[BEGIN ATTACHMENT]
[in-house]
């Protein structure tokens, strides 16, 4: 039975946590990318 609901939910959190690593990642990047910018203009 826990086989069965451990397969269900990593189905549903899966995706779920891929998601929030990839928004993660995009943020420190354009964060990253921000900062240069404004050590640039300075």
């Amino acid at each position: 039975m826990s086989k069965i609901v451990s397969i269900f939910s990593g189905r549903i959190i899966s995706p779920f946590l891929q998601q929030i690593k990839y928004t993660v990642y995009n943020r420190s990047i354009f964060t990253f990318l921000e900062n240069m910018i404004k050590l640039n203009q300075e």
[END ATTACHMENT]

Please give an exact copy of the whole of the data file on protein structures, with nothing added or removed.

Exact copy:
[in-house]
């Protein structure tokens, strides 16, 4: 039975946590990318 609901939910959190690593990642990047910018203009 826990086989069965451990397969269900990593189905549903899966995706779920891929998601929030990839928004993660995009943020420190354009964060990253921000900062240069404004050590640039300075």
């Amino acid at each position: 039975m826990s086989k069965i609901v451990s397969i269900f939910s990593g189905r549903i959190i899966s995706p779920f946590l891929q998601q929030i690593k990839y928004t993660v990642y995009n943020r420190s990047i354009f964060t990253f990318l921000e900062n240069m910018i404004k050590l640039n203009q300075e």